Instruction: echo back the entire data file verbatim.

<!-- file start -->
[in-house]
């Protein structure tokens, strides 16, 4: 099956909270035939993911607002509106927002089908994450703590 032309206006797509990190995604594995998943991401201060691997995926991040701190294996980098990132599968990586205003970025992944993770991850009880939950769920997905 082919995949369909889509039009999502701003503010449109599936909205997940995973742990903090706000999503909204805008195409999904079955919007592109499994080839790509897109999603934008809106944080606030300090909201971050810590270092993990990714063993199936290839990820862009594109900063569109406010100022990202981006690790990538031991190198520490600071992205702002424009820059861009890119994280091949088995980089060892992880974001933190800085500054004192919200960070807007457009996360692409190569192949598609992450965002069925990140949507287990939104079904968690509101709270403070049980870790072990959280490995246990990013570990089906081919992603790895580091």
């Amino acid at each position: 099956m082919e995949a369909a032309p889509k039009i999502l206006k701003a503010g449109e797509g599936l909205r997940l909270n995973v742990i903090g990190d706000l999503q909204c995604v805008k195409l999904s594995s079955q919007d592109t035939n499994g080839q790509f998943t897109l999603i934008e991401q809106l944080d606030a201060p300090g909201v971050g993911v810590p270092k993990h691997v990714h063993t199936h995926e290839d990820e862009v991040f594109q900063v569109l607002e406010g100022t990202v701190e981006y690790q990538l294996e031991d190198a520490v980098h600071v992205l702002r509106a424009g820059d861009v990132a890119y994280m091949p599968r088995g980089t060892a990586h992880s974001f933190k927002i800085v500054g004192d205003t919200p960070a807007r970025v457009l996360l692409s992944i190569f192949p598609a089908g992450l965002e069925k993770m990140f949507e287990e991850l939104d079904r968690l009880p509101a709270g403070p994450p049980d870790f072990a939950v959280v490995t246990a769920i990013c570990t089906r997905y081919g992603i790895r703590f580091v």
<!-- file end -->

[in-house]
């Protein structure tokens, strides 16, 4: 099956909270035939993911607002509106927002089908994450703590 032309206006797509990190995604594995998943991401201060691997995926991040701190294996980098990132599968990586205003970025992944993770991850009880939950769920997905 082919995949369909889509039009999502701003503010449109599936909205997940995973742990903090706000999503909204805008195409999904079955919007592109499994080839790509897109999603934008809106944080606030300090909201971050810590270092993990990714063993199936290839990820862009594109900063569109406010100022990202981006690790990538031991190198520490600071992205702002424009820059861009890119994280091949088995980089060892992880974001933190800085500054004192919200960070807007457009996360692409190569192949598609992450965002069925990140949507287990939104079904968690509101709270403070049980870790072990959280490995246990990013570990089906081919992603790895580091």
């Amino acid at each position: 099956m082919e995949a369909a032309p889509k039009i999502l206006k701003a503010g449109e797509g599936l909205r997940l909270n995973v742990i903090g990190d706000l999503q909204c995604v805008k195409l999904s594995s079955q919007d592109t035939n499994g080839q790509f998943t897109l999603i934008e991401q809106l944080d606030a201060p300090g909201v971050g993911v810590p270092k993990h691997v990714h063993t199936h995926e290839d990820e862009v991040f594109q900063v569109l607002e406010g100022t990202v701190e981006y690790q990538l294996e031991d190198a520490v980098h600071v992205l702002r509106a424009g820059d861009v990132a890119y994280m091949p599968r088995g980089t060892a990586h992880s974001f933190k927002i800085v500054g004192d205003t919200p960070a807007r970025v457009l996360l692409s992944i190569f192949p598609a089908g992450l965002e069925k993770m990140f949507e287990e991850l939104d079904r968690l009880p509101a709270g403070p994450p049980d870790f072990a939950v959280v490995t246990a769920i990013c570990t089906r997905y081919g992603i790895r703590f580091v």